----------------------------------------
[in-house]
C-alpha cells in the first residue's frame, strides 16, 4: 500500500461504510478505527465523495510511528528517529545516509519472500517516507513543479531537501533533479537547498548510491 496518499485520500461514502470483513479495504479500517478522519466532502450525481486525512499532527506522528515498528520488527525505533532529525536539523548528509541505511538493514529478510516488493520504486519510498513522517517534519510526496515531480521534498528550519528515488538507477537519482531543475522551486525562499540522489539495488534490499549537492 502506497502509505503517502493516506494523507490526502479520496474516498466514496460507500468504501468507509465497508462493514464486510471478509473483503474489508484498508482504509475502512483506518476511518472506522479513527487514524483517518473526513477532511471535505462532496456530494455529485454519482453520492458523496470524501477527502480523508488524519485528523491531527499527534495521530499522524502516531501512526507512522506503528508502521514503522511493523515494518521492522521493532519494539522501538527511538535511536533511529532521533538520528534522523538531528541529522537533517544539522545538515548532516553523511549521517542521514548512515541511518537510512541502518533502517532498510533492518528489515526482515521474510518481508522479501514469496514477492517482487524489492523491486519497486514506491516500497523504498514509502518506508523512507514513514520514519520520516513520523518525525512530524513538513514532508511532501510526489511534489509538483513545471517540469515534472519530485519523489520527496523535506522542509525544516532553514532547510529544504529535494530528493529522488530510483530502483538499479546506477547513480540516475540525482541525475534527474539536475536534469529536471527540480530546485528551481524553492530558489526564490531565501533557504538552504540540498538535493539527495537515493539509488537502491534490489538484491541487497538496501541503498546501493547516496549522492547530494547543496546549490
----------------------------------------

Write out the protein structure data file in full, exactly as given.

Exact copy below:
[in-house]
C-alpha cells in the first residue's frame, strides 16, 4: 500500500461504510478505527465523495510511528528517529545516509519472500517516507513543479531537501533533479537547498548510491 496518499485520500461514502470483513479495504479500517478522519466532502450525481486525512499532527506522528515498528520488527525505533532529525536539523548528509541505511538493514529478510516488493520504486519510498513522517517534519510526496515531480521534498528550519528515488538507477537519482531543475522551486525562499540522489539495488534490499549537492 502506497502509505503517502493516506494523507490526502479520496474516498466514496460507500468504501468507509465497508462493514464486510471478509473483503474489508484498508482504509475502512483506518476511518472506522479513527487514524483517518473526513477532511471535505462532496456530494455529485454519482453520492458523496470524501477527502480523508488524519485528523491531527499527534495521530499522524502516531501512526507512522506503528508502521514503522511493523515494518521492522521493532519494539522501538527511538535511536533511529532521533538520528534522523538531528541529522537533517544539522545538515548532516553523511549521517542521514548512515541511518537510512541502518533502517532498510533492518528489515526482515521474510518481508522479501514469496514477492517482487524489492523491486519497486514506491516500497523504498514509502518506508523512507514513514520514519520520516513520523518525525512530524513538513514532508511532501510526489511534489509538483513545471517540469515534472519530485519523489520527496523535506522542509525544516532553514532547510529544504529535494530528493529522488530510483530502483538499479546506477547513480540516475540525482541525475534527474539536475536534469529536471527540480530546485528551481524553492530558489526564490531565501533557504538552504540540498538535493539527495537515493539509488537502491534490489538484491541487497538496501541503498546501493547516496549522492547530494547543496546549490